Best Restaurant to Die in the Past Year St. Louis 2004 - Kirk's American Bistro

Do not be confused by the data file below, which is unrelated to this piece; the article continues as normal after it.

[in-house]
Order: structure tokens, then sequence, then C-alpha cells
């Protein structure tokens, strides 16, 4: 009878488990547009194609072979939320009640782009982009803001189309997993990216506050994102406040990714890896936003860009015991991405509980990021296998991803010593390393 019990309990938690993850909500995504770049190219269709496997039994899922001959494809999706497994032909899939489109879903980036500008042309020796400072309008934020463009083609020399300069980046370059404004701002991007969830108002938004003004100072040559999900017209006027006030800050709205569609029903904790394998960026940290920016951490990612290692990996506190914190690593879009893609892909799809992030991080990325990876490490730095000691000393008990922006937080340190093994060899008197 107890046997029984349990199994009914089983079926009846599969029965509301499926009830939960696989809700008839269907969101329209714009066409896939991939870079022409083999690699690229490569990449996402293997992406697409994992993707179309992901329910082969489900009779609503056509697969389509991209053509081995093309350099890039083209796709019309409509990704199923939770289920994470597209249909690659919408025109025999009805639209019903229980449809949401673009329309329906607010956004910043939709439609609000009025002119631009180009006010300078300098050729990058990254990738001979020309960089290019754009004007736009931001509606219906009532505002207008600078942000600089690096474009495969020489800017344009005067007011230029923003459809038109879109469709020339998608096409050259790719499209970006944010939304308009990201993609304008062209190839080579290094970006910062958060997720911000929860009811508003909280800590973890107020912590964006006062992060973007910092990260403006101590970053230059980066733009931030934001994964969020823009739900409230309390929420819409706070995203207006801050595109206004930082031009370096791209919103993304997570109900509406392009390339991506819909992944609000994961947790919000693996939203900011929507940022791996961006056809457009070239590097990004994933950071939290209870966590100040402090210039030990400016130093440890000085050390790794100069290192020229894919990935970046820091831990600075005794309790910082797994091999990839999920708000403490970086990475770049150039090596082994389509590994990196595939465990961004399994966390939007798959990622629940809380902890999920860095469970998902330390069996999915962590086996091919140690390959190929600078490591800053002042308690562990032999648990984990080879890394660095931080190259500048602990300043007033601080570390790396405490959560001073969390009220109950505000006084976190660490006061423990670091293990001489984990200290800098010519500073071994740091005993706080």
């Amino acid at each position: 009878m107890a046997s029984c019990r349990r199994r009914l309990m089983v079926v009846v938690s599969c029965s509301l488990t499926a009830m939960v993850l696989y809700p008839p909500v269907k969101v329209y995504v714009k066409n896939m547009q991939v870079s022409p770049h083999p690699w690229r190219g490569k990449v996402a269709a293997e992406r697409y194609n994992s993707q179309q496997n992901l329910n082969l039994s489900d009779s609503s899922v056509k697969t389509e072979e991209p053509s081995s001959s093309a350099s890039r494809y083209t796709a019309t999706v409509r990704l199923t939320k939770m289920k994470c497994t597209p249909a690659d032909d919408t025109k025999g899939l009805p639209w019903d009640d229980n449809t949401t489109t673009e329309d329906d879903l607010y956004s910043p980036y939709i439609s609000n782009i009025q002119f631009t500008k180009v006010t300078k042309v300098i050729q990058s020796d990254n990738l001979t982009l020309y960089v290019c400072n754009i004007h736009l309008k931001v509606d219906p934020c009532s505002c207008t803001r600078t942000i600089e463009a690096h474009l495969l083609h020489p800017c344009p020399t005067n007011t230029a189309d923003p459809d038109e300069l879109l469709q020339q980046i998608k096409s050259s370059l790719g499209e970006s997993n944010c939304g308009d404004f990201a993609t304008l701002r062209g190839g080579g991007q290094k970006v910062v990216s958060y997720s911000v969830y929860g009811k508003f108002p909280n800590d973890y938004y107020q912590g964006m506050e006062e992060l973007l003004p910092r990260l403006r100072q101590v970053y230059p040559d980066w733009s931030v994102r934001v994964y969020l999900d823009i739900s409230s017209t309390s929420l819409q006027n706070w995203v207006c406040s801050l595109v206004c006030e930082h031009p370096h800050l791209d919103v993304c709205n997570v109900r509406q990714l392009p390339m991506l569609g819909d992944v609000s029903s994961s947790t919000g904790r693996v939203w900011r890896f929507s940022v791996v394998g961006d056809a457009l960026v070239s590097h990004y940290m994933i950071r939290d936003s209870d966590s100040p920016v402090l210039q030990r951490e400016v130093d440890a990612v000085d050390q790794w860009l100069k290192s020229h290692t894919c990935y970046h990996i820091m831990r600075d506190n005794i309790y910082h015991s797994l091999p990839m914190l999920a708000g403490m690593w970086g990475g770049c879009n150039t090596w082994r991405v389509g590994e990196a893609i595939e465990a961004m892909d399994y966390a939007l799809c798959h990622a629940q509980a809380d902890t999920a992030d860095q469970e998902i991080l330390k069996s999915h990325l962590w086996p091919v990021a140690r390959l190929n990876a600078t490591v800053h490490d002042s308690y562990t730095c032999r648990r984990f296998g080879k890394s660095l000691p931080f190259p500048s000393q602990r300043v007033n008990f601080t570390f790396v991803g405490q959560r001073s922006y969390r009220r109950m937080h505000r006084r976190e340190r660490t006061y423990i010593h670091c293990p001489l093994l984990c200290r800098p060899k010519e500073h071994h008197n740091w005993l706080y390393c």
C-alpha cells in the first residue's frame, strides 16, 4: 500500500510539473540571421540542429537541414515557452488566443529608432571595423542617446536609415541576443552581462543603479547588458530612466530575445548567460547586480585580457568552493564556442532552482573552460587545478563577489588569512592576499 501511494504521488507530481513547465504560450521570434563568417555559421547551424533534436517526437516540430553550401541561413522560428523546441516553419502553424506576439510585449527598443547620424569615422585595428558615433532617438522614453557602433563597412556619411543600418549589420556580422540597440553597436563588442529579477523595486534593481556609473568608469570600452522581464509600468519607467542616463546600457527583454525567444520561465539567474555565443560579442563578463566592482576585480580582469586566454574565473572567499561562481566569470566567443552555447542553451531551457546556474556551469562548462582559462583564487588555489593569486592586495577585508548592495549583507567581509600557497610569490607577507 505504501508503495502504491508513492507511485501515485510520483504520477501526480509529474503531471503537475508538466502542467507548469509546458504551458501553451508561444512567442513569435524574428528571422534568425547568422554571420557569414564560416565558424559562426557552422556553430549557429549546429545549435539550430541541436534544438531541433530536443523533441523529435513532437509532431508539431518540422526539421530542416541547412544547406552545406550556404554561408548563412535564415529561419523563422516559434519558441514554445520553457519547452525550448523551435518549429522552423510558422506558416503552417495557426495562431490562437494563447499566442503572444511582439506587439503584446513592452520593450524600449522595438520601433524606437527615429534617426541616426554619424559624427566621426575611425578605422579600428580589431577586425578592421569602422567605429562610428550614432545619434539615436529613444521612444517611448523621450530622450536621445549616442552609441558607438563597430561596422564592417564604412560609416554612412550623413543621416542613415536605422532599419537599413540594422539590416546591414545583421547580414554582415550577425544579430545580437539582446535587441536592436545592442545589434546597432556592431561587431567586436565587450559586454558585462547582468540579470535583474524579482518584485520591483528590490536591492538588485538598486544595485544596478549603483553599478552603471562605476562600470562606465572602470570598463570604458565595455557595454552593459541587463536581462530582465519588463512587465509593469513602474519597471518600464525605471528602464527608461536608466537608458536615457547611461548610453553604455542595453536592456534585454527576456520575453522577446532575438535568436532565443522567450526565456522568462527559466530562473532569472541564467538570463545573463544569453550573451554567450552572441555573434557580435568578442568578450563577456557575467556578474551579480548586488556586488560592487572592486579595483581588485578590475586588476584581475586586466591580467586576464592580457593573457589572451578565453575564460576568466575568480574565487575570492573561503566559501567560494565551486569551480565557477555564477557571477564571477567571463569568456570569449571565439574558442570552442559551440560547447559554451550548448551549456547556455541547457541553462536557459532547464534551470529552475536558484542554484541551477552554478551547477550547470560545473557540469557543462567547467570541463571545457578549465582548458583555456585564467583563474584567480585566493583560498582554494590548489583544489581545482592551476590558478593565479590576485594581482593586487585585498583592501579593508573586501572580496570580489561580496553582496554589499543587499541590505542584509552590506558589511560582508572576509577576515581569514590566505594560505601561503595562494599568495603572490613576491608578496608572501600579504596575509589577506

Here's the problem with best-kept secrets: Whispers don't pay the bills. For seven years Kirk's American Bistro dished up stylish bistro fare -- butternut squash bisque, beef Burgundy, Long Island duckling and perhaps the restaurant's best-known dish, Japanese fried lobster -- to the trickling of loyal clientele unafraid of the restaurant's location on the border of the "good" Central West End and the "bad" Central West End, where Euclid creeps toward Delmar. Kirk's lengthy cocktail list, with retro and retro-sounding libations like sidecars and the Marilyn Monroe martini, was like a kitsch in the head, and the wine list was well-rounded. Housed in the former showroom of the Pierce Arrow Automobile Company (listed on the National Register of Historic Places), Kirk's handsome digs always made for an elegant evening; though chef/owner Kirk Wishon always allowed his menu to evolve, it really did feel like time stood still there. But this past July, while nearby neighbors like Zoë and Café Balaban hummed along as usual, time finally stopped for Kirk's, which died a silent death. Kirk's may have played to small crowds, but its nightly show won't be forgotten by those who witnessed it.